The chain was long enough to allow Ronnie to hold the pendant away from her body and look at it. When she reached down and touched the stone to do so, she felt it growing warm in her hand. She also thought that it shone a little brighter on her neck, as if it somehow felt at home with her.

They finished their cake and tea amidst idle chatter of this and that and the other. Ronnie turned to ask Beth a question and found her curled in a ball fast asleep. Their mother roused the sleeping child and led her upstairs to be tucked in.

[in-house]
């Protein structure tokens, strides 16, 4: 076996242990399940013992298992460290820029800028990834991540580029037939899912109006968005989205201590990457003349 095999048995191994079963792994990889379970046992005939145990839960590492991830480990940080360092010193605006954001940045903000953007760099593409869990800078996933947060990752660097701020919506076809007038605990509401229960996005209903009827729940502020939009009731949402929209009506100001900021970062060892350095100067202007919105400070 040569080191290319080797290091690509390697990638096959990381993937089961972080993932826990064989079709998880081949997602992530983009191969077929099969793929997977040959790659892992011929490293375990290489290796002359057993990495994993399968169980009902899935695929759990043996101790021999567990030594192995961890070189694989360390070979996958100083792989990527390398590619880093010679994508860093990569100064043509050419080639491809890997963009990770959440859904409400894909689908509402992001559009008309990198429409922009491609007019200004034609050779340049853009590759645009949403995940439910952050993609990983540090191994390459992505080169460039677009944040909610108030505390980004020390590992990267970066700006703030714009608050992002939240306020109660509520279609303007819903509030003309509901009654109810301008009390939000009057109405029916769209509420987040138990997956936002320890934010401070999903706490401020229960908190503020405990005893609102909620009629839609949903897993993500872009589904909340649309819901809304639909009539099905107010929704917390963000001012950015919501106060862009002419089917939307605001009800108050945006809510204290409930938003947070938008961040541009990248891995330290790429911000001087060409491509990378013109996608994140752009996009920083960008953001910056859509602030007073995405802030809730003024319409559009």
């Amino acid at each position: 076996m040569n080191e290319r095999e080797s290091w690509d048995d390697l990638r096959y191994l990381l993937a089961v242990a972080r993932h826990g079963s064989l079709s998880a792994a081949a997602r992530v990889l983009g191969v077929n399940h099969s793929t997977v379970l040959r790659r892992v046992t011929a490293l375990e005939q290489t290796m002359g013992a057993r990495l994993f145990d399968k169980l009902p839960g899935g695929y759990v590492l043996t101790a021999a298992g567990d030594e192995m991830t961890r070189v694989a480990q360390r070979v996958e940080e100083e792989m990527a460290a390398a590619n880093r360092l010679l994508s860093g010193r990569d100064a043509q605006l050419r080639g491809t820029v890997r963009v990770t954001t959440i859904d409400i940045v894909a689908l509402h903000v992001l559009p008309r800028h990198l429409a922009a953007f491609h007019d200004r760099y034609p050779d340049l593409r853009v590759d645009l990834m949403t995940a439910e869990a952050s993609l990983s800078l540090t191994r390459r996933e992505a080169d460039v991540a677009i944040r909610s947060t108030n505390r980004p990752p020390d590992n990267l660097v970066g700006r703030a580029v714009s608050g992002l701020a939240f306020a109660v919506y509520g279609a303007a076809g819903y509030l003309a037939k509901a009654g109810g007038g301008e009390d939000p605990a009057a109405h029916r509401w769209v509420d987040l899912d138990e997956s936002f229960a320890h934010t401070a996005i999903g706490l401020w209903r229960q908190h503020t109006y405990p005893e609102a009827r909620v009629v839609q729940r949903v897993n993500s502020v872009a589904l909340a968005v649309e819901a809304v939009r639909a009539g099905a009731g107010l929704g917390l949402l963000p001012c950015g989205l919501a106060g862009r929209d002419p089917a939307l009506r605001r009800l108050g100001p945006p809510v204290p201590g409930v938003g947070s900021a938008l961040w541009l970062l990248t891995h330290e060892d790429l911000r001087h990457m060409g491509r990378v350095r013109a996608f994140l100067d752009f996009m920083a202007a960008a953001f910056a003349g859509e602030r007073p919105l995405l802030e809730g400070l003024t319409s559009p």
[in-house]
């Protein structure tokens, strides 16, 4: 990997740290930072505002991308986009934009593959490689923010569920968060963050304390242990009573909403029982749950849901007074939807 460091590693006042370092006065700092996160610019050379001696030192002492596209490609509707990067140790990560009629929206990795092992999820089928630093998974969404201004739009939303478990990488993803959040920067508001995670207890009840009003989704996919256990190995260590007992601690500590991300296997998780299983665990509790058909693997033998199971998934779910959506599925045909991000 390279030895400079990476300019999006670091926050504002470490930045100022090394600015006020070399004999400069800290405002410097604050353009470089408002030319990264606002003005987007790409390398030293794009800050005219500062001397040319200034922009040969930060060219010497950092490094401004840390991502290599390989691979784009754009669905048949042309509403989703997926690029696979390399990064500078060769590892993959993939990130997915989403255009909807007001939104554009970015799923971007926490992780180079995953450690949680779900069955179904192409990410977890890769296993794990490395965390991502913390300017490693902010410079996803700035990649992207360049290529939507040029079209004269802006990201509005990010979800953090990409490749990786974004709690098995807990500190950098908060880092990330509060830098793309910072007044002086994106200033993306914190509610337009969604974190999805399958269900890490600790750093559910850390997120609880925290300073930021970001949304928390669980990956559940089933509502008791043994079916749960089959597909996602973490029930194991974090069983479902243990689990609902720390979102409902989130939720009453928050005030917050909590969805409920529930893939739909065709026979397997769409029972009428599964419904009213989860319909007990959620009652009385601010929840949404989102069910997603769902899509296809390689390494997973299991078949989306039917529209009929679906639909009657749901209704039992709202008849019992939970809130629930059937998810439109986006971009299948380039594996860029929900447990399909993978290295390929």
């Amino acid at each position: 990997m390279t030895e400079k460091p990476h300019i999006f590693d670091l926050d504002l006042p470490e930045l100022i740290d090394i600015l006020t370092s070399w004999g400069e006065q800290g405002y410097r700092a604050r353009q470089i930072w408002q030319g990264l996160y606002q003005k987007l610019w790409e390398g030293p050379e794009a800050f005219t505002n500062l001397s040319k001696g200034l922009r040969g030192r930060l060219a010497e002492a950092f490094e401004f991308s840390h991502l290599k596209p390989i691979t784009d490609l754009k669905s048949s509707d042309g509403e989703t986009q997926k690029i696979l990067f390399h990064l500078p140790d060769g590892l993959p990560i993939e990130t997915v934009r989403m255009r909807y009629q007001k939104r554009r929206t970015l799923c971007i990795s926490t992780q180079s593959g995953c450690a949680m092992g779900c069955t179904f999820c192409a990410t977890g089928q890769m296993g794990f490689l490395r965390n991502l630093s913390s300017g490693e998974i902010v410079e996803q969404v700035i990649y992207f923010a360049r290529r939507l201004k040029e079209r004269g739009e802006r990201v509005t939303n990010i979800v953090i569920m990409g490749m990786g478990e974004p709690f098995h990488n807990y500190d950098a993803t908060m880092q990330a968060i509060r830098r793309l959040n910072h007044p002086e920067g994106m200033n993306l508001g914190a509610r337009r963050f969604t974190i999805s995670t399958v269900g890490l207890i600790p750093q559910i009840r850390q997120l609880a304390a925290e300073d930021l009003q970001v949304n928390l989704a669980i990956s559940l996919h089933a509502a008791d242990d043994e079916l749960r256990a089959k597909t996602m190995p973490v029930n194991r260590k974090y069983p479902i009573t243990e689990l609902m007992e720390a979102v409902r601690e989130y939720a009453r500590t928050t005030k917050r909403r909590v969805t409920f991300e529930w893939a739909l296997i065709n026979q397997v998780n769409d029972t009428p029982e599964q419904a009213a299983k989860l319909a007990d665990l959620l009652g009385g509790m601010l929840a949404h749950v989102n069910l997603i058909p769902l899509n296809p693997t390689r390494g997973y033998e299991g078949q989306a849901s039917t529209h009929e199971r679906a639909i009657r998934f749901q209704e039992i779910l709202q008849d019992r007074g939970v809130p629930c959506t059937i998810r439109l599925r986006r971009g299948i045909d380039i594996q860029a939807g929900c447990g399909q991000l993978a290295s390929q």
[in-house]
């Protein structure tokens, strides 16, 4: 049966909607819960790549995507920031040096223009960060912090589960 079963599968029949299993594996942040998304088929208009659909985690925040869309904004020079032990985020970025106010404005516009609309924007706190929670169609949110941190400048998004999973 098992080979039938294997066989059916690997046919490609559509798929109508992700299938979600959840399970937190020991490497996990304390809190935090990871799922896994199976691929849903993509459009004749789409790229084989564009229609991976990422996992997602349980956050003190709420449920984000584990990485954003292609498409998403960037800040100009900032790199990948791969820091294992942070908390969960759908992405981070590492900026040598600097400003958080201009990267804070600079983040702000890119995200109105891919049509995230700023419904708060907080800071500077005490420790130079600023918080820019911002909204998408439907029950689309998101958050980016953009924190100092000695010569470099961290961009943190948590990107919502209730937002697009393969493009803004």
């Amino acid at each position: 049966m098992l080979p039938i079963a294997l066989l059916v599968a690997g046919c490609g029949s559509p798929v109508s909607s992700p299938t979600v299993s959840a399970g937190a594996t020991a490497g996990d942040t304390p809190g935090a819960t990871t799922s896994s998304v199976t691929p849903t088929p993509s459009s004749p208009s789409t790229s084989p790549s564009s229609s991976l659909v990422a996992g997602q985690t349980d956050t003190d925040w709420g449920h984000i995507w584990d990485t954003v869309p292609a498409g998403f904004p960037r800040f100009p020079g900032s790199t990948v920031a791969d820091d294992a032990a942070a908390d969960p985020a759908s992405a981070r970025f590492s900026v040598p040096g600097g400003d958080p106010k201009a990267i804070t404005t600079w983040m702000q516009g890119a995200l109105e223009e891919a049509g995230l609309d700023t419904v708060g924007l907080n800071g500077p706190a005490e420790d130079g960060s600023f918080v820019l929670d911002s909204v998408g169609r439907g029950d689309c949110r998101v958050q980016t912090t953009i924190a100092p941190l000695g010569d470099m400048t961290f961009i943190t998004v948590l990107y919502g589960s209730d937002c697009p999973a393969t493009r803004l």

Gramma and Ronnie began the task of cleaning up the birthday party mess. As they worked, Ronnie touched the stone repeatedly to reassure herself that she could still feel its warmth. “Gramma, do you think this stone really is magic?”

Smiling knowingly, Gramma told her that magic can only be if someone believed enough. If Ronnie believed in the magic of the stone, perhaps it would bring her good fortune. Ronnie had stopped in front of the hallway mirror where she stood admiring the pendant.

“I do believe and when I find its magic, I’ll use it only for good. I’m going to call it the Iris Stone, partly for the Rainbow Goddess, but mostly for you, Gramma. This is the best present you could have found for me. I just know it will turn out to have Rainbow Magic.”